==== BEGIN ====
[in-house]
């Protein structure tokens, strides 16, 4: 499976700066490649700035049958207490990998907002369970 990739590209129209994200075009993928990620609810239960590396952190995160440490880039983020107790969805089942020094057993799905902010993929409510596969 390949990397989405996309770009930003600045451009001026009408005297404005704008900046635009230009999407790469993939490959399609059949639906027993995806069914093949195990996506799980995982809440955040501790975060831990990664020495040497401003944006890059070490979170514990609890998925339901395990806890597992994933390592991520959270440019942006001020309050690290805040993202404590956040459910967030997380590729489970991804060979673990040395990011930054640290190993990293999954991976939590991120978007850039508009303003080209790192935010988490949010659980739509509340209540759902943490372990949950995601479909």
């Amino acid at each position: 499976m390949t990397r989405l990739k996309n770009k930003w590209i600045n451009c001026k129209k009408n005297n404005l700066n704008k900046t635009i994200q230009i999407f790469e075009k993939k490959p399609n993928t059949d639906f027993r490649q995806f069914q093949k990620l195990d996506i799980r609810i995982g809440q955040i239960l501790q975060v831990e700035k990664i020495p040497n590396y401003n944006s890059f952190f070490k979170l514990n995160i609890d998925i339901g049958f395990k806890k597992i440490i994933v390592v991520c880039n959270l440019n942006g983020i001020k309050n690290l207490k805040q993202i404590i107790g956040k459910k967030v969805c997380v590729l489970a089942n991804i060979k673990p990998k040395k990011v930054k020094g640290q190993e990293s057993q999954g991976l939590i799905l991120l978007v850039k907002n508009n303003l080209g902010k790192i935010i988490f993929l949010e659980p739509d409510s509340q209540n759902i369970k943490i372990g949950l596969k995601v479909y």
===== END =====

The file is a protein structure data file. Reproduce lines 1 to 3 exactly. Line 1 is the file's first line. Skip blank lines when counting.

[in-house]
């Protein structure tokens, strides 16, 4: 499976700066490649700035049958207490990998907002369970 990739590209129209994200075009993928990620609810239960590396952190995160440490880039983020107790969805089942020094057993799905902010993929409510596969 390949990397989405996309770009930003600045451009001026009408005297404005704008900046635009230009999407790469993939490959399609059949639906027993995806069914093949195990996506799980995982809440955040501790975060831990990664020495040497401003944006890059070490979170514990609890998925339901395990806890597992994933390592991520959270440019942006001020309050690290805040993202404590956040459910967030997380590729489970991804060979673990040395990011930054640290190993990293999954991976939590991120978007850039508009303003080209790192935010988490949010659980739509509340209540759902943490372990949950995601479909």
């Amino acid at each position: 499976m390949t990397r989405l990739k996309n770009k930003w590209i600045n451009c001026k129209k009408n005297n404005l700066n704008k900046t635009i994200q230009i999407f790469e075009k993939k490959p399609n993928t059949d639906f027993r490649q995806f069914q093949k990620l195990d996506i799980r609810i995982g809440q955040i239960l501790q975060v831990e700035k990664i020495p040497n590396y401003n944006s890059f952190f070490k979170l514990n995160i609890d998925i339901g049958f395990k806890k597992i440490i994933v390592v991520c880039n959270l440019n942006g983020i001020k309050n690290l207490k805040q993202i404590i107790g956040k459910k967030v969805c997380v590729l489970a089942n991804i060979k673990p990998k040395k990011v930054k020094g640290q190993e990293s057993q999954g991976l939590i799905l991120l978007v850039k907002n508009n303003l080209g902010k790192i935010i988490f993929l949010e659980p739509d409510s509340q209540n759902i369970k943490i372990g949950l596969k995601v479909y």